Today, May Day, would have been my grandmother, Marta Socarras y San Martin’s 94th birthday. She was born in Havana in 1919 as the world witnessed the violent death of kingly empires and the birth of communism as a state philosophy. How odd it seems that an ideology that gripped workers and soldiers in Europe would one day take hold on a non-industrial island in the Caribbean. In many ways, communism was an accompaniment to my grandmother’s life. Born less than two years after the ten days that shook the world, my grandmother saw the entire arc of communism’s influence from a nascent and vulnerable state to an ideology that gripped much of the world and eventually took over her homeland and to its death whimpers as Russia and China abandoned it. I smile to think of what my grandmother would have thought of today’s heirs to communism- Chavez, Morales and Maduro. Payasos.
My grandmother lived an extraordinary life. Born to one of the great Latin American families– yes, that San Martin— with roots in the Americas with the first Spanish explorers, my grandmother had many advantages as a young woman in Cuba as many as a woman could have in early Twentieth Century Cuba. She graduated from the University of Havana with a law degree in 1941, about thirty years before U.S. schools regularly admitted women. Her diploma hangs on my office wall. She served as a district attorney in the provinces and carried a revolver on her rounds. Anyone who thought that they were messing with a defenseless female was in for a rude shock. Nonetheless, she was always a lady, horrified about the idea of leaving the house without lipstick. In 1959, she shared the jubilation of all Cubans when Batista was driven from power by these mysterious bearded men from the mountains. In fact, during the early days of the Revolution, the new regime held a parade. The column of tanks and soldiers moved down Calle 23, a major thoroughfare. When the tank carrying Fidel Castro and his leadership passed the home of my grandmother’s uncle, where the whole family had gathered to watch the parade, they lowered the tank’s gun and saluted the home of Manuel Costales, my great grand uncle and a major anti-Batista politician. Yet, when the nature of the revolution became clear, my family left Cuba one October, never again to stroll the Prado or the Malecon, or the beach at Varadero.
Instead, they settled into New Jersey and this was where my grandmother showed what she was made of. With an elderly mother, two young boys (my father and uncle), an infirm brother and a worthless husband (not my grandfather, her second husband. After him, she was done with husbands), my grandmother went to work at rebuilding her family and her life in el norte in October 1959. I always wonder how that first winter must have felt, although most Cuban women of her generation and station had mink coats for their shopping trips to New York. But living in New Jersey was a whole new life and nothing in her life in Cuba could have prepared her for the new challenges exile would present. Her education and pedigree meant little in the U.S., and all she had to rely upon was her own ganas, which she had in buckets. During the early years in the U.S, my grand uncle was often traveling with the U.S. government throughout Latin America discussing the Cuban revolution with intellectuals. My great grandmother was nearly eighty and my father and uncle were teenagers facing school in a new country and language. My grandmother was forty, my age, and had to reinvent herself. At that point, my family history turns from pedigree and privilege to struggle and striving. Fluent in English, my grandmother found work as a Spanish teacher at Verona High School and also taught Berlitz after school (“they had one chair- for the student”). White and educated, I can not say that my grandmother’s experience is the typical immigrant experience (as a friend says “Cubans get a green card and a parade in Miami when they come.”) However, the need to reinvent oneself to support a family, the need to pursue opportunity where it may lie, and to find shelter from persecution are universal themes of the immigrant story.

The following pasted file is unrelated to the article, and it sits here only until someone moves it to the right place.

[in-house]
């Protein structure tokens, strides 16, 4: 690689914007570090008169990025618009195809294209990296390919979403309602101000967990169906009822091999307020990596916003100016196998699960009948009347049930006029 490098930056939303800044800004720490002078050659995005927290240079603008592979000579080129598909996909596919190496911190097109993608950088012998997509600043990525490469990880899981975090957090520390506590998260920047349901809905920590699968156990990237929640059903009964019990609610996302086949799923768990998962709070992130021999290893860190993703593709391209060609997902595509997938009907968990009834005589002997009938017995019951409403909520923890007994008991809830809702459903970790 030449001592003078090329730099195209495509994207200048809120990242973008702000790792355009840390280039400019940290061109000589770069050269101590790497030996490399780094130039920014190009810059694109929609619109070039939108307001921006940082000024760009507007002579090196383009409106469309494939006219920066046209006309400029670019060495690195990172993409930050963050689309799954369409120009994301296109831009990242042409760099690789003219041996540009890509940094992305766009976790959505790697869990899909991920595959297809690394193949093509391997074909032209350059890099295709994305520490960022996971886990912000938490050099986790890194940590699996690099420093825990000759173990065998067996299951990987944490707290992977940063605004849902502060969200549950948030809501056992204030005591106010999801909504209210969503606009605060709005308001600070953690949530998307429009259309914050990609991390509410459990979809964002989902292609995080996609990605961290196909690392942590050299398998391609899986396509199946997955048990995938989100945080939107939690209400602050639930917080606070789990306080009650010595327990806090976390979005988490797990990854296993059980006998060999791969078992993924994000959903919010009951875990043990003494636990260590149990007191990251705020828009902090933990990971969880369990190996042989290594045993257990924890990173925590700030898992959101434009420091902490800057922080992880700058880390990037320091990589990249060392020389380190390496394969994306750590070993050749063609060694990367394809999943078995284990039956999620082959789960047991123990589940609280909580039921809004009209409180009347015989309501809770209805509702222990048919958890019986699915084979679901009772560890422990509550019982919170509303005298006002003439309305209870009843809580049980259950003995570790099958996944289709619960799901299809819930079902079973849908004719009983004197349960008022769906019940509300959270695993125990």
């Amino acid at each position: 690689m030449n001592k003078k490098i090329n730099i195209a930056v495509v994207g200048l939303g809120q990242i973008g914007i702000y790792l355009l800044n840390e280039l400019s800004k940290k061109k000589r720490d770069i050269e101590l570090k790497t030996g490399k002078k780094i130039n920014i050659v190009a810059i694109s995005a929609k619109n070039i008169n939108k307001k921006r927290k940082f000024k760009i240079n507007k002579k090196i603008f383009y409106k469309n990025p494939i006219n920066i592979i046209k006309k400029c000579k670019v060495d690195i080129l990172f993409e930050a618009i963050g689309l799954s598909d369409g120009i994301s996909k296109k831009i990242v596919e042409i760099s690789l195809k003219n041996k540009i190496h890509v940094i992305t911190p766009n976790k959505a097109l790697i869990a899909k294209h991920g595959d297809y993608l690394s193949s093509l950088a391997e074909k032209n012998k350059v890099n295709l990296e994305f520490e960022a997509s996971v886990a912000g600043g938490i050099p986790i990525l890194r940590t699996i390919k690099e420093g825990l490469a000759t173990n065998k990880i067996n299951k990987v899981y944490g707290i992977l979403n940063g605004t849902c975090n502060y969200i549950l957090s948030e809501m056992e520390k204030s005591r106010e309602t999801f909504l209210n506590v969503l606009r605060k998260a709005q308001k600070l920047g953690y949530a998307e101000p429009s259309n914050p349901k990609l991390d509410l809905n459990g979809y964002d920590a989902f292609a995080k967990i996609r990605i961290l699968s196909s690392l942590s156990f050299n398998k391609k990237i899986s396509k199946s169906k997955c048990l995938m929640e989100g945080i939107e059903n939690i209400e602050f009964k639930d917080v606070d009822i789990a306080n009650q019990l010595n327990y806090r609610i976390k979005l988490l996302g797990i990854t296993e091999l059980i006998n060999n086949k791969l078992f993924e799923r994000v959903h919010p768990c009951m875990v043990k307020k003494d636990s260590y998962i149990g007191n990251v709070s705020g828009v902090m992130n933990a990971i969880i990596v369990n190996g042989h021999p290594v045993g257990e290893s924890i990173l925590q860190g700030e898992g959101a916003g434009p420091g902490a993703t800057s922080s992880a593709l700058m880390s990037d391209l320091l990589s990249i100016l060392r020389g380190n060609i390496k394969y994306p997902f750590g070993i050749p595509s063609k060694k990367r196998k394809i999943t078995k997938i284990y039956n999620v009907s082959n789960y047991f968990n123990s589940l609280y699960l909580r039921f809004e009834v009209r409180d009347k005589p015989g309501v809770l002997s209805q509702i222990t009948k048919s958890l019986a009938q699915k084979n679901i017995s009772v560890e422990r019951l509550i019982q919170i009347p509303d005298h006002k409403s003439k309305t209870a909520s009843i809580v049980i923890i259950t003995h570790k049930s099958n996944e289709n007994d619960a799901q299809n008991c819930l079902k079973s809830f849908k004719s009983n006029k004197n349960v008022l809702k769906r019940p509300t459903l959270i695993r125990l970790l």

Like most immigrants, my grandmother worked her hands to the bone while supporting her sons, brother and mother. At one point, both my grand uncle and my great grandmother were simultaneously hospitalized with heart attacks and neither knew about the other. Imagine the strain that put on my grandmother. She put my father into the position to earn his Ph.D. and become an internationally celebrated scientist, which gave me the chance to do the work I do with immigrants. In an irony on par with my grandmother’s birth on May Day, I was the first family member born in the U.S., and I was born on July 26, the symbolic starting date of the Cuban Revolution. I don’t know whether that even registered at the time with my grandmother who was too busy flush with joy and excitement over her first grandchild. Always, family and love were more important than politics to my grandmother.
My grandmother outlived communism and has left a legacy of four grandchildren and three great grandchildren, who were lucky enough to share a little time on earth with her. I thought about putting a photo of my grandmother up in this blog, but she hated photos of herself. Like her immigrant life in America, she kept the focus off herself and gave her all to her family, who she carried on her back into this new world without Castros, Maos, Stalins and Ches.